Massachusetts Family Plants Over 8,000 Flags on Front Yard for COVID-19 Deaths in the State

BY Louise Chambers TIMEJuly 4, 2020 PRINT

A patriotic Massachusetts family is paying tribute to CCP virus fatalities in their home state by placing a miniature American flag in their front yard for every victim. At the time of writing, the family has planted just over 8,000 flags.

The Labbe family, of Grafton, Massachusetts, also hopes that the flags will draw attention to the “true heroes” of the pandemic, the first responders, nurses, and doctors working on the front lines.

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“People have died in the hospital without families around, so we just wanted to give back to them,” daughter Melissa Labbe, 15, told Boston 25 News. “We are still hoping it doesn’t go too much more, but we may have to.”

The Labbes’ special tribute has cost them thousands of dollars and manpower, but they have politely refused donations even though they have taken a financial hit due to the CCP (Chinese Communist Party) virus, commonly known as the novel coronavirus. The family is more concerned about running out of space in their front yard on Keith Hill Road.

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(Illustration – rblfmr/Shutterstock)

“Never in a million years did I ever think we’d get to this number,” father Michael Labbe, 54, told The Milford Daily News. “We obviously prayed to be in the hundreds, not thousands,” he reflected. “Unfortunately, sadly, it’s still growing.”

Michael served as an EMT, a firefighter, and a police officer before opening his own business. He began planting flags on his family’s front lawn just six days after the first virus deaths in Massachusetts state were announced.

Michael’s wife, Carrie, his daughters Mycala, Ashley, and Melissa, and his stepdaughters Camryn and Kacey willingly assisted.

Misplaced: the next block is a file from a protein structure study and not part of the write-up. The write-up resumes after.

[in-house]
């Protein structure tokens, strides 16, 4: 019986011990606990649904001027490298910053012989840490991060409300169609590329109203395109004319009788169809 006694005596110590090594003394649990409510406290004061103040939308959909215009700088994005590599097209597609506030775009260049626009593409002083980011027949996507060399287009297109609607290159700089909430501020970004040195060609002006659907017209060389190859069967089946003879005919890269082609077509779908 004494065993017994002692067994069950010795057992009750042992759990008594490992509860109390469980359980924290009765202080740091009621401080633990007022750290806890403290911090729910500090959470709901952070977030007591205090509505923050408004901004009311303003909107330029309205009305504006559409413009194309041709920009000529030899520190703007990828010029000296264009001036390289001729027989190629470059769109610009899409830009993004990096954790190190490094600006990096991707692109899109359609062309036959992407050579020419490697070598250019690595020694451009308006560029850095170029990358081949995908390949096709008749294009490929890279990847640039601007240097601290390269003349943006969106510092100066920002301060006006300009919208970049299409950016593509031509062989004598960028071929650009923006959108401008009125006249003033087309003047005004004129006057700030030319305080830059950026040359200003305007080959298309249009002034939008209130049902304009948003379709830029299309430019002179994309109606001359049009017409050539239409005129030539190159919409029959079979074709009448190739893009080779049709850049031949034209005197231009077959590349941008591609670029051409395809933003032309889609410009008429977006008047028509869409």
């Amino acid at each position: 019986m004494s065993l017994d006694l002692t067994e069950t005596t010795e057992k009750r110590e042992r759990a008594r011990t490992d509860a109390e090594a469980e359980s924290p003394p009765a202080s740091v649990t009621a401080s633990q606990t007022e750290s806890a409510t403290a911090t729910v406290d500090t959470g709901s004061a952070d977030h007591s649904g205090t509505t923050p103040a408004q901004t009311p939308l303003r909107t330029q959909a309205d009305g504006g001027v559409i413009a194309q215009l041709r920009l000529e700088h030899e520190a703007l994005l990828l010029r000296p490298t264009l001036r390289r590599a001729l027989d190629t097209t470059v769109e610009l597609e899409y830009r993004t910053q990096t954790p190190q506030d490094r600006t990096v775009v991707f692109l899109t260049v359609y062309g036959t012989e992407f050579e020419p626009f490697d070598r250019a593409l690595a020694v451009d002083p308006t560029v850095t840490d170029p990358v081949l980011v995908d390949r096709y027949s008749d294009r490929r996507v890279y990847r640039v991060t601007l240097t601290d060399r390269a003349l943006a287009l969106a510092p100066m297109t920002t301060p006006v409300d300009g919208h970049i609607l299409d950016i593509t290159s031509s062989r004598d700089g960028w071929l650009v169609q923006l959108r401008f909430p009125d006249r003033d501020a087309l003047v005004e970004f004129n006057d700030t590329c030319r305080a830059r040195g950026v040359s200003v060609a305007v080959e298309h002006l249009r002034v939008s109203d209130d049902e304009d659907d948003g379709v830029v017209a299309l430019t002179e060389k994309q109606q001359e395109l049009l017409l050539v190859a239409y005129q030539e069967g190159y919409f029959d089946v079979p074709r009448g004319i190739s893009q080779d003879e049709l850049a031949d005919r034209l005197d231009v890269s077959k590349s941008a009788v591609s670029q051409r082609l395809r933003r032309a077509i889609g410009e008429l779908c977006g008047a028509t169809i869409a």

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Health care workers mourn their colleagues during a demonstration outside Mount Sinai Hospital in Manhattan on April 10, 2020. (JOHANNES EISELE/AFP via Getty Images)

To protect their lawn, the family has placed wooden boards on the ground, each with 25 hand-drilled holes to bear the miniature flags. Michael’s children have taken the lead on placing the flags each time new deaths are reported.

“Ninety-five percent of these people didn’t get to say goodbye to their mothers, their fathers, their brothers, their sisters, their children,” Michael reflected. “And if [visitors] can pull up here and see that and it gives them a little bit of stress relief, or comfort, it’s worth every ounce of effort.”

“It’s about paying it forward in life,” he added.

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A woman walks by a memorial for CCP virus victims outside Green-Wood Cemetery in the Brooklyn borough of New York City on May 27, 2020. (Spencer Platt/Getty Images)

Drive-by visitors to the Labbes’ home are met with a large sign by the lawn that reads, “Every flag you see represents each life taken here in Massachusetts by the faceless beast called coronavirus.”

“Thank you to all the men and women on the front lines protecting us here and abroad,” the sign continues. “You are the true heroes.”

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An inventory of presold caskets at a funeral home in New York City on April 29, 2020 (Spencer Platt/Getty Images)

The moving tribute has attracted as many as 30 to 40 visitors per day on weekends. The Labbes welcome everyone while requesting that all drive-by visitations respect social distancing regulations. Previously, the Labbe family home was locally famed for its elaborate Christmas decorations.

Visitor Janice Norsigian, from Milbury, lost her brother-in-law to the virus. “I think it’s nice for them to go through all the trouble of doing that to honor everyone,” she told Boston 25 News, praising the patriotic front lawn display.

Michael informed The Milford Daily News that he plans to sell the miniature American flags for US$1 each and donate the proceeds to charity when the pandemic subsides.

“It’s his way of showing that he cares about everyone,” Melissa reflected. “I think it’s amazing that he thought of this and he’s just an amazing role model for all of us.”

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Louise Chambers is a writer, born and raised in London, England. She covers inspiring news and human interest stories.
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